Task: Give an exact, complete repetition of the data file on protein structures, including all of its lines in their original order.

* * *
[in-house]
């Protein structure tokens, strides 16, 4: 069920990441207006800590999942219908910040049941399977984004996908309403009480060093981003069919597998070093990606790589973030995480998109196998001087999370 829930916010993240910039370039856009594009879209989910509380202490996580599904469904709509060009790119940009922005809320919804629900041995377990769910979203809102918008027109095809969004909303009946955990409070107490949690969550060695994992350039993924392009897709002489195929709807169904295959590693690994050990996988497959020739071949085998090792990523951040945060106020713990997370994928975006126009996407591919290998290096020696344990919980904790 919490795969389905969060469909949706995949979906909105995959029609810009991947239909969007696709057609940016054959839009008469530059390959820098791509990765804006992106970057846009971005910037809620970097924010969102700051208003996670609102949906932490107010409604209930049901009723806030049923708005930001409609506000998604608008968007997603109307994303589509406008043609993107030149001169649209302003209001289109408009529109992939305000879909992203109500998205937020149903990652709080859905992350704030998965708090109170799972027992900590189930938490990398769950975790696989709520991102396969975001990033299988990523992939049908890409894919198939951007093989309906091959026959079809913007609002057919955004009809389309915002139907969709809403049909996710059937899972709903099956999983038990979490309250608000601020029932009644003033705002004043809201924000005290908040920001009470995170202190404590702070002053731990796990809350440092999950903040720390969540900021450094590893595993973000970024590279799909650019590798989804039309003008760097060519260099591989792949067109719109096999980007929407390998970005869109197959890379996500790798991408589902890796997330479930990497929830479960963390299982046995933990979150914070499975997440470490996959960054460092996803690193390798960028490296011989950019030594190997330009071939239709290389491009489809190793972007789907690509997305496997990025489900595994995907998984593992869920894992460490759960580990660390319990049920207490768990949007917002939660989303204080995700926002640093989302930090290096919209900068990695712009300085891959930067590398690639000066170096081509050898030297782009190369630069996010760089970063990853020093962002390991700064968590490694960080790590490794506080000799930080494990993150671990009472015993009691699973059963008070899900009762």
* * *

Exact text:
[in-house]
């Protein structure tokens, strides 16, 4: 069920990441207006800590999942219908910040049941399977984004996908309403009480060093981003069919597998070093990606790589973030995480998109196998001087999370 829930916010993240910039370039856009594009879209989910509380202490996580599904469904709509060009790119940009922005809320919804629900041995377990769910979203809102918008027109095809969004909303009946955990409070107490949690969550060695994992350039993924392009897709002489195929709807169904295959590693690994050990996988497959020739071949085998090792990523951040945060106020713990997370994928975006126009996407591919290998290096020696344990919980904790 919490795969389905969060469909949706995949979906909105995959029609810009991947239909969007696709057609940016054959839009008469530059390959820098791509990765804006992106970057846009971005910037809620970097924010969102700051208003996670609102949906932490107010409604209930049901009723806030049923708005930001409609506000998604608008968007997603109307994303589509406008043609993107030149001169649209302003209001289109408009529109992939305000879909992203109500998205937020149903990652709080859905992350704030998965708090109170799972027992900590189930938490990398769950975790696989709520991102396969975001990033299988990523992939049908890409894919198939951007093989309906091959026959079809913007609002057919955004009809389309915002139907969709809403049909996710059937899972709903099956999983038990979490309250608000601020029932009644003033705002004043809201924000005290908040920001009470995170202190404590702070002053731990796990809350440092999950903040720390969540900021450094590893595993973000970024590279799909650019590798989804039309003008760097060519260099591989792949067109719109096999980007929407390998970005869109197959890379996500790798991408589902890796997330479930990497929830479960963390299982046995933990979150914070499975997440470490996959960054460092996803690193390798960028490296011989950019030594190997330009071939239709290389491009489809190793972007789907690509997305496997990025489900595994995907998984593992869920894992460490759960580990660390319990049920207490768990949007917002939660989303204080995700926002640093989302930090290096919209900068990695712009300085891959930067590398690639000066170096081509050898030297782009190369630069996010760089970063990853020093962002390991700064968590490694960080790590490794506080000799930080494990993150671990009472015993009691699973059963008070899900009762």